There are definitely countries that are easier to market as tourist destinations than South Sudan. But South Sudan’s ambassador to Germany, Sitona Abdalla Osman, has taken up the challenge: “We have a lot of things to show tourists,” she told DW with a broad smile on her face at South Sudan’s stand at the International Tourism Fair (ITB) in Berlin.
“South Sudan: Undiscovered holiday destination,” reads a sign bearing the colors of South Sudan’s national flag: black, green, white and red. When asked what tourist attractions South Sudan has to offer, Ambassador Osman does not need to think long before replying. “There are not just animals, we have beautiful landscapes, we have agriculture, we have forests, we have the river Nile,” she said.
Her staff are handing out brochures with photos of a foaming river, colorful birds and a herdsman in traditional attire watching over his cows. A tourist paradies?
The brochures do not show the other side of life in South Sudan.
Government troops and rebels affiliated to former vice president Riek Machar have been engulfed in a civil war in the country since 2012. At least 50,000 people have been killed. Western nations have issued travel advisories warning their citizens against travelling to South Sudan.
But at the ITB, Ambassador Osman tried her best to counter the negative image of her country. “We’re going to have peace very soon,” she said. South Sudan, one of the poorest countries on earth, desperatly needs more tourist arrivals. “We have to diversify our economy. The tourism sector can give us employment, it can give us resources,” she told DW. But at the moment, this is still a distant dream.
At another booth at the ITB, just a few metres away, Fatoumata Ouattara, General Manager of Mali’s Tourism Promotion Agency, is dreaming of the old days. For adventurous tourists, Mali was once a destination of choice. The legendary city of Timbuktu or the Desert Film Festival used to attract visitors from across the globe.
But then internal strife intervened. In 2012, jihadists and separatist rebels took advantage of a coup in southern Mali to take control of the north of the country. The jihadists, who had hijacked the separarist rebellion, were repulsed with the help of French military in 2013.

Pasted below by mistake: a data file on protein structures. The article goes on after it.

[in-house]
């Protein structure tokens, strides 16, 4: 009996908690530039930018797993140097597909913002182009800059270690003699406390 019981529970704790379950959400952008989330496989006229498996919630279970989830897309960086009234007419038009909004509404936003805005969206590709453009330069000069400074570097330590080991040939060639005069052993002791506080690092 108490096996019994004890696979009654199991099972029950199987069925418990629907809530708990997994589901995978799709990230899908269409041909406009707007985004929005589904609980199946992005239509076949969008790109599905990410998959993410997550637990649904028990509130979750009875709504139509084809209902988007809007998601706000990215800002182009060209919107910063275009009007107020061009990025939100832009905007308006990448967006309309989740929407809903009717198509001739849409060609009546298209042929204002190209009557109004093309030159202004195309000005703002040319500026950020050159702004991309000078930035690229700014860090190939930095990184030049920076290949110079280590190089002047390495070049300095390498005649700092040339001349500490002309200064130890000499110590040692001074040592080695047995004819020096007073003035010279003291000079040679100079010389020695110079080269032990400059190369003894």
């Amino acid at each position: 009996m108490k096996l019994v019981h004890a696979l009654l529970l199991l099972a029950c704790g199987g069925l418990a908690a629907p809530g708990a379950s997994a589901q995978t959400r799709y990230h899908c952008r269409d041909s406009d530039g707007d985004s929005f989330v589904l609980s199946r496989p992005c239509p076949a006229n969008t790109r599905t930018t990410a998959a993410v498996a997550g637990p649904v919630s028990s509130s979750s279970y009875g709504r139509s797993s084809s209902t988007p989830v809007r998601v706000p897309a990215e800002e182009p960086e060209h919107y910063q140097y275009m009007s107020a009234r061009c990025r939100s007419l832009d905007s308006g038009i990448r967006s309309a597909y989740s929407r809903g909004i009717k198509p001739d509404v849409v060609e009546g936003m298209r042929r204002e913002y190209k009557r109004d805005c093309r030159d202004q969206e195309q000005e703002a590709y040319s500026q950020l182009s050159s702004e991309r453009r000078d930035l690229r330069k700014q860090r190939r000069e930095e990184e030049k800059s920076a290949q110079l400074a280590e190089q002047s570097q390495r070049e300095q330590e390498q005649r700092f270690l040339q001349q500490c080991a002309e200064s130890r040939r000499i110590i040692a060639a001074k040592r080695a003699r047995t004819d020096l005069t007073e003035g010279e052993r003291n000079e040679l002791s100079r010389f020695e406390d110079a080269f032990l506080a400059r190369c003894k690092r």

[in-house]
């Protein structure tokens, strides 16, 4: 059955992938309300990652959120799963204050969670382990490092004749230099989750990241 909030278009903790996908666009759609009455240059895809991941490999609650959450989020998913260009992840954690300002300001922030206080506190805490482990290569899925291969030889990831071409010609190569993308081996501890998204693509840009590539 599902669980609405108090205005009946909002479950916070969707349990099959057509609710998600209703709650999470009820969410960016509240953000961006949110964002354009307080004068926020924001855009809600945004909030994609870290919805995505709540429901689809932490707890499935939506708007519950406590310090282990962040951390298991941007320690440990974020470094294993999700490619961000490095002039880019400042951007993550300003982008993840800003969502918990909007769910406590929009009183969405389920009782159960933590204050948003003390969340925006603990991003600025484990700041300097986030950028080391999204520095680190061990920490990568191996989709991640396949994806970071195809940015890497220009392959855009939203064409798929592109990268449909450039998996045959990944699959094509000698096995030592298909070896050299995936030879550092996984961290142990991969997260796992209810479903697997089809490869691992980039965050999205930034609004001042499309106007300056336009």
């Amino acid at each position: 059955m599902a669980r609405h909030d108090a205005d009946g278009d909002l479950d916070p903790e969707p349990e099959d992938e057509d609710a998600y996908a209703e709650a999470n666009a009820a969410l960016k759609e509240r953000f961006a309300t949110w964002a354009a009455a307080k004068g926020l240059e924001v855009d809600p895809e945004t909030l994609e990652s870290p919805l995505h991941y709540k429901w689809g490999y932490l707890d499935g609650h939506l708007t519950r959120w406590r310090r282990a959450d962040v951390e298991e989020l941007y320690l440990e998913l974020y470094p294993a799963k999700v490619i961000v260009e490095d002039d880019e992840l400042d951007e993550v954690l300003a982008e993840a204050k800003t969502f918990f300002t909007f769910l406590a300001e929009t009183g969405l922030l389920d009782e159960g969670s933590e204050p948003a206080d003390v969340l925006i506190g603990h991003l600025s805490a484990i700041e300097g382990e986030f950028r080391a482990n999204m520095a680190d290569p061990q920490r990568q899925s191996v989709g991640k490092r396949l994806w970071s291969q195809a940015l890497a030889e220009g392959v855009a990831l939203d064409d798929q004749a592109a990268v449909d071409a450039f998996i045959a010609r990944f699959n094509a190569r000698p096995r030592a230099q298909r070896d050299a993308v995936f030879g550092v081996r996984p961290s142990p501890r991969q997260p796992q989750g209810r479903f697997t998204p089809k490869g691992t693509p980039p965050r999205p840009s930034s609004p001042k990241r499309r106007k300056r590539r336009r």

The jihadists continue to launch sporadic terror attacks in which non-Malians are targets. In November 2015, they raided an upmarket hotel, popular with foreign nationals, in the southern capital of Bamako. The jihadists took more than 150 guests and staff hostage.
‘We want to show that Mali still exists’
“Despite our difficulties, we are here at the ITB to show that Mali still exists and that tourists can still come to our country,” Ouattara told DW. Her tourism promotion agency was founded by the Malian government just a year ago.
The Malian ITB delegation is trying market their country with postcards of famous Timbuktu mosques and barges.
Asked about the risks attached to a visit to Mali, Ouattara said it depends “on which side of the country you are. The southern part is safe, tourists can come. But the northern part still is not very safe.”
According to her agency, some 154,000 tourists visited Mali last year. But recent events are not going to drive that number upwards. In January, a Swiss woman was kidnapped in northern Mali by jihadists.
“Visit Eritrea – Three seasons in 2 hours” is the slogan at the Eritrean stand. The country on the Horn of Africa also doesn’t have a good image abroad. An estimated 5,000 young Eritreans flee the country every month, mainly because of the compulsory military service of indeterminate duration.
Human rights organisations accuse the Eritrean government of stiffling freedom of expression and opinion, among other things. In 2014, “Reporters without Borders” called Eritrea “Africa’s biggest prison for journalists,” a charge the government in Asmara strongly rejects.
Honeymoon in Eritrea?
But there is no sign of any such discord or strife at Eritrea’s stand at the ITB. There is a picture showing a steam train crossing a viaduct against a lush greeen backdrop. Staff in traditional white attire distriubte brochures and postcards.
“Eritrea is a good place for newly-married couples. We have beauful islands for them to enjoy their honeymoon. For old people, who want to enjoy the sunshine and the climate. We also have buildings which are a thousand years old, so it’s a good place for archeologists as well”, said Samuel Gebremariam, a tour operator from the capital Asmara.
Asked whether Eritrea’s negative image abroad was scaring off tourists, Gebremariam was quick to reply. “The reports are not scaring off tourists. Eritrea is a good country, it attracts many tourists” he said.
The International Tourism Fair (ITB) in Germany’s capital Berlin runs until 13 March.